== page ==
‘‘What intrigued me about this series is to try to discover the answer to that. Can we teach someone to be human? Hopefully by the time we finish this series, we might have a better answer. We might be able to intelligently talk about it but I think that’s what is exciting all of us right now. We are asking ourselves those questions.’’

The series was created by writer Mickey Fisher who conceived it, he said, as an antidote to all of the poor writing he had given female characters over the years.

‘‘Like a lot of male writers, I short-changed a lot of my female characters over the years; out of a desire to write someone who is complex and interesting and faced with an extraordinary situation, I set out to write this,’’ he said.

Right off the bat, Berry says Molly is complicated. ‘‘That was the first thing,’’ she says. ‘‘[When I read the script I saw] she was a woman who was extremely complicated. Right away the woman who goes to space for a year by herself, she’s complicated, because that’s not what most people would ever think of doing or want to do. She was complicated and she was strong.’’

On Fisher’s point – that he had short-changed a lot of female characters – Berry agrees that great writing in film for women, and for women of colour in particular, is tough to find.

‘‘It’s been really hard throughout my career to find roles for me to play,’’ she says. ‘‘I think, give me an opportunity to give all that I think I am capable of doing, and many times I have had to, I like to say, make lemonade out of lemons, because you have to keep going.

‘‘The option of laying down and dying, or switching careers, never seemed possible. So I have done the best I could with all the limitations I have been faced with and I think I have done OK for myself.”

And she has an Emmy and a Golden Globe, for Introducing Dorothy Dandridge, and an Oscar, for Monster’s Ball, to show for it.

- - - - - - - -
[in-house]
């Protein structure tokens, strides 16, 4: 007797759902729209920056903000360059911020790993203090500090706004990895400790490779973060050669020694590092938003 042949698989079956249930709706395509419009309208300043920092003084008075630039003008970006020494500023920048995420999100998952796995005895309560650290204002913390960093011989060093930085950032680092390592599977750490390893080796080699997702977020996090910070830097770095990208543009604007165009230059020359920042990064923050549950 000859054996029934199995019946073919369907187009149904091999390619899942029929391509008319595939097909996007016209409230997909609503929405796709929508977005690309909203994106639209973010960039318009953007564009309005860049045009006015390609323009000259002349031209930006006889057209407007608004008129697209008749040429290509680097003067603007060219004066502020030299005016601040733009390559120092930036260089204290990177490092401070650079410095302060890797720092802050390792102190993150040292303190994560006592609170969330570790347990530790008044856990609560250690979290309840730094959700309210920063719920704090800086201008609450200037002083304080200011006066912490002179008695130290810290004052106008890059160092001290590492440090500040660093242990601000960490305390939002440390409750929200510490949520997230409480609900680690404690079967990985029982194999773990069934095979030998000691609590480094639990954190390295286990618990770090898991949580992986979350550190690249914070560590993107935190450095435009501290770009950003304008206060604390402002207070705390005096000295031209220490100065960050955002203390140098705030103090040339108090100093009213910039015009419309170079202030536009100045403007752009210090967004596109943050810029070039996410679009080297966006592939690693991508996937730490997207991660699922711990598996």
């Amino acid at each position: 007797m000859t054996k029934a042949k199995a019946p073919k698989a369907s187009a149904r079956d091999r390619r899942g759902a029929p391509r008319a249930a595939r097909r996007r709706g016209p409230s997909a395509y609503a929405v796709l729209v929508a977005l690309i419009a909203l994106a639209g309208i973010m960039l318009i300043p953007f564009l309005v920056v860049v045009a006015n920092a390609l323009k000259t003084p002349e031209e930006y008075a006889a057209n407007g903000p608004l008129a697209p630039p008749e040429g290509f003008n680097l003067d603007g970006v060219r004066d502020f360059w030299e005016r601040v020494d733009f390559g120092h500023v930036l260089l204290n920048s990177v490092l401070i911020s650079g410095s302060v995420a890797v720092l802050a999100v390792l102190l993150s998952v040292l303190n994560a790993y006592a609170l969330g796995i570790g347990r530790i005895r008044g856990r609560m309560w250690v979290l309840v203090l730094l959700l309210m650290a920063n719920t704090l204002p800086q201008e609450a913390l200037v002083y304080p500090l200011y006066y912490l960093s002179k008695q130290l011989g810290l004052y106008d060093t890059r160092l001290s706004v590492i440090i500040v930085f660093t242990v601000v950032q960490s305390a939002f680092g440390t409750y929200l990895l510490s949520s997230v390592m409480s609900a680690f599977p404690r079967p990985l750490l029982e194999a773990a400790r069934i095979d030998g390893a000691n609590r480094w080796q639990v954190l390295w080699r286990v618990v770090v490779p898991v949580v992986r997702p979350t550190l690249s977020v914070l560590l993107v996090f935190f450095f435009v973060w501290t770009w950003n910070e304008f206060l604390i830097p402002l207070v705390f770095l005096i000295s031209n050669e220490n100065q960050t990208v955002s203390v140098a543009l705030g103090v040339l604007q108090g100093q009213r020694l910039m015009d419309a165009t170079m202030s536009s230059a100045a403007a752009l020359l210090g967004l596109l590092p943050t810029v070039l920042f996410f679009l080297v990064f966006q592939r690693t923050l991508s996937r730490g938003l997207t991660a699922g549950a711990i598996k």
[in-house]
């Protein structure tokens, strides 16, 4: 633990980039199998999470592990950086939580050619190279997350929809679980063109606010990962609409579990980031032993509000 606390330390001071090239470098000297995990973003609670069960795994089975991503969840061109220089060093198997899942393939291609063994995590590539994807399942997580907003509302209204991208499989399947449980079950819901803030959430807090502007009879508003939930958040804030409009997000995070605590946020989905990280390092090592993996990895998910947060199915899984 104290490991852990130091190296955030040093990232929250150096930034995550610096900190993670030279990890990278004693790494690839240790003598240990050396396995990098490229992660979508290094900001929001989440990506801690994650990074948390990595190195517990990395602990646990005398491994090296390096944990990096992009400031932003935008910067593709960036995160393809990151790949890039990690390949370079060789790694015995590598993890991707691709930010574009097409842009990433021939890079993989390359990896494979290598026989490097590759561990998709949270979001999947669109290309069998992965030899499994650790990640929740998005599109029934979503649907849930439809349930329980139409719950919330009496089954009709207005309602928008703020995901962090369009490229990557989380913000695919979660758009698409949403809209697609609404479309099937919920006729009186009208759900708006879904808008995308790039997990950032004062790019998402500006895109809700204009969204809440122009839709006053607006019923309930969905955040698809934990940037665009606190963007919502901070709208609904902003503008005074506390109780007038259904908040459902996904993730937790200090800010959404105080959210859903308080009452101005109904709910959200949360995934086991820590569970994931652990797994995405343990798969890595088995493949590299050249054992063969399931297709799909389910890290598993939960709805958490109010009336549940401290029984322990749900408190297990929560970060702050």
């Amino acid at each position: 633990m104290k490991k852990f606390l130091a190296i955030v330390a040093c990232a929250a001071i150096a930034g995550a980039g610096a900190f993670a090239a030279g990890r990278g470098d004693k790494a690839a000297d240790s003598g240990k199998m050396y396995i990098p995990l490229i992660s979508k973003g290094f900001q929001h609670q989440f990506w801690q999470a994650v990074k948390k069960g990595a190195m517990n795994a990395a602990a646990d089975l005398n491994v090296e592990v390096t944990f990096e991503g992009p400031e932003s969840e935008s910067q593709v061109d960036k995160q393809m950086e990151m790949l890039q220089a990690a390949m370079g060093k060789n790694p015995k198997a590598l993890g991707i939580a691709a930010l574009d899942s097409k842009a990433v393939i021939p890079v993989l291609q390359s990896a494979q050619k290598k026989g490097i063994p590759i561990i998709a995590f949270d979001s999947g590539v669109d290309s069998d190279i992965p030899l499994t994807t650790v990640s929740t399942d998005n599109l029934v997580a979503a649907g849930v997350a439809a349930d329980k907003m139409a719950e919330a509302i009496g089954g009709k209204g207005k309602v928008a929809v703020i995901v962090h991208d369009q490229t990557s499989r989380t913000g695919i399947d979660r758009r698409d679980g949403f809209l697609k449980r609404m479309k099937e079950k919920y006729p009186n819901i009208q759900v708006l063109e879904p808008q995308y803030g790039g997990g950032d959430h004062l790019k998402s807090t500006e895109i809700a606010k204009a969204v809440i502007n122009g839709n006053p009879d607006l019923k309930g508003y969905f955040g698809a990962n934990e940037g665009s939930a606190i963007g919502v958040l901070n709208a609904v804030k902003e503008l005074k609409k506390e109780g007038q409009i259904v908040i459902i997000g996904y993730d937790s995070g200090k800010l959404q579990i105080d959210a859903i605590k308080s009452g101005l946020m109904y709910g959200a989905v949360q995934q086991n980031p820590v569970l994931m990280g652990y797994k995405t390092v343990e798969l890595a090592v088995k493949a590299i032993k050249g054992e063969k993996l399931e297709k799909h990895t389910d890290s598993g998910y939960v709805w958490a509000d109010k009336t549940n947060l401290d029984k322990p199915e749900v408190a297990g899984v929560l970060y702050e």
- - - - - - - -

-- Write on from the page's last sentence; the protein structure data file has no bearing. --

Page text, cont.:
‘‘But there has always been a shortage of good roles for women, and for women of colour there is even less there and we just have to keep trying to find a way out of no way, and stay a part of the industry that we love. And television now gives us another outlet to be able to do that.’’

Extant’s trailer, and the stunning space effects achieved on an ambitious television budget, have brought early comparisons to Gravity, Alfonso Cuaron’s stark film epic. Coupled with Spielberg’s name in the credits, it is easily labelled science fiction, but Berry points out that the high-tech elements of the story quickly give way to something far simpler.

‘‘It’s a human story about a family,’’ she says. ‘‘The fact that Molly goes to space and things happen up there, that’s part of it, but it’s more about when she comes back, what is she dealing with, what is the aftermath of that.

‘‘It’s really about this family and these people, and how they relate to one another, and how they solve this mystery. And what is love? What does being human mean? Can they live as a normal family with everything else happening around them?’’

Extant, Sunday, Ten, 9pm.